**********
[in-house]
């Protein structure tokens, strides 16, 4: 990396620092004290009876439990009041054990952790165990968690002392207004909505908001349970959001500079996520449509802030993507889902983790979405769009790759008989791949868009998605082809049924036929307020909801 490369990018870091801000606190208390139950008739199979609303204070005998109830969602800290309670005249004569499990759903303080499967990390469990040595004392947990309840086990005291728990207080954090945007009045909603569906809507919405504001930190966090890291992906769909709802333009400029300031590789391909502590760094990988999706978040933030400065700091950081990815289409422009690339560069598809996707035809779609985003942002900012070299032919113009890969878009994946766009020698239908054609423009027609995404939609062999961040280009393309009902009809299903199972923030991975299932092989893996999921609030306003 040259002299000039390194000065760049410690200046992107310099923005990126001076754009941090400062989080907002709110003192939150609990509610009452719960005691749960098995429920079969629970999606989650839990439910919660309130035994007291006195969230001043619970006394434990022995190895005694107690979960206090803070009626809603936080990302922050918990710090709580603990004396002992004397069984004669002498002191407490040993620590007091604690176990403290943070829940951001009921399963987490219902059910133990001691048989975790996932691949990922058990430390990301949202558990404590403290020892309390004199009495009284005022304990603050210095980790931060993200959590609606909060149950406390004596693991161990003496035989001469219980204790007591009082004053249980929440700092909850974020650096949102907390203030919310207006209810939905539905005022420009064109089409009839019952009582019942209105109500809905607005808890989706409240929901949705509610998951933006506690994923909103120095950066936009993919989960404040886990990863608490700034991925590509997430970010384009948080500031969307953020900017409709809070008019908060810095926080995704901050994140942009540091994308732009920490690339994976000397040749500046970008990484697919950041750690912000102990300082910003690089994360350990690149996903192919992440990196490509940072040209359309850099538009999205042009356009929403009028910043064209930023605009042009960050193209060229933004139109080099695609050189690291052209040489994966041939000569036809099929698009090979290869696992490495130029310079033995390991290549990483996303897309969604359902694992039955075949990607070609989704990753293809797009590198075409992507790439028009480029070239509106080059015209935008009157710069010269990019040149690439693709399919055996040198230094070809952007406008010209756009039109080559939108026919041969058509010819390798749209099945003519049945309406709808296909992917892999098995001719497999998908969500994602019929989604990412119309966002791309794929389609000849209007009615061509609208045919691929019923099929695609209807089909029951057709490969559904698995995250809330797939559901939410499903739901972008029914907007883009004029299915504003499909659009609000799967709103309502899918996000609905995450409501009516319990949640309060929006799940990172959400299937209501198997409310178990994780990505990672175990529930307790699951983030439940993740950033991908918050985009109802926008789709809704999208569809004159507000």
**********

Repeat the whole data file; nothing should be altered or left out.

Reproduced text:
[in-house]
């Protein structure tokens, strides 16, 4: 990396620092004290009876439990009041054990952790165990968690002392207004909505908001349970959001500079996520449509802030993507889902983790979405769009790759008989791949868009998605082809049924036929307020909801 490369990018870091801000606190208390139950008739199979609303204070005998109830969602800290309670005249004569499990759903303080499967990390469990040595004392947990309840086990005291728990207080954090945007009045909603569906809507919405504001930190966090890291992906769909709802333009400029300031590789391909502590760094990988999706978040933030400065700091950081990815289409422009690339560069598809996707035809779609985003942002900012070299032919113009890969878009994946766009020698239908054609423009027609995404939609062999961040280009393309009902009809299903199972923030991975299932092989893996999921609030306003 040259002299000039390194000065760049410690200046992107310099923005990126001076754009941090400062989080907002709110003192939150609990509610009452719960005691749960098995429920079969629970999606989650839990439910919660309130035994007291006195969230001043619970006394434990022995190895005694107690979960206090803070009626809603936080990302922050918990710090709580603990004396002992004397069984004669002498002191407490040993620590007091604690176990403290943070829940951001009921399963987490219902059910133990001691048989975790996932691949990922058990430390990301949202558990404590403290020892309390004199009495009284005022304990603050210095980790931060993200959590609606909060149950406390004596693991161990003496035989001469219980204790007591009082004053249980929440700092909850974020650096949102907390203030919310207006209810939905539905005022420009064109089409009839019952009582019942209105109500809905607005808890989706409240929901949705509610998951933006506690994923909103120095950066936009993919989960404040886990990863608490700034991925590509997430970010384009948080500031969307953020900017409709809070008019908060810095926080995704901050994140942009540091994308732009920490690339994976000397040749500046970008990484697919950041750690912000102990300082910003690089994360350990690149996903192919992440990196490509940072040209359309850099538009999205042009356009929403009028910043064209930023605009042009960050193209060229933004139109080099695609050189690291052209040489994966041939000569036809099929698009090979290869696992490495130029310079033995390991290549990483996303897309969604359902694992039955075949990607070609989704990753293809797009590198075409992507790439028009480029070239509106080059015209935008009157710069010269990019040149690439693709399919055996040198230094070809952007406008010209756009039109080559939108026919041969058509010819390798749209099945003519049945309406709808296909992917892999098995001719497999998908969500994602019929989604990412119309966002791309794929389609000849209007009615061509609208045919691929019923099929695609209807089909029951057709490969559904698995995250809330797939559901939410499903739901972008029914907007883009004029299915504003499909659009609000799967709103309502899918996000609905995450409501009516319990949640309060929006799940990172959400299937209501198997409310178990994780990505990672175990529930307790699951983030439940993740950033991908918050985009109802926008789709809704999208569809004159507000």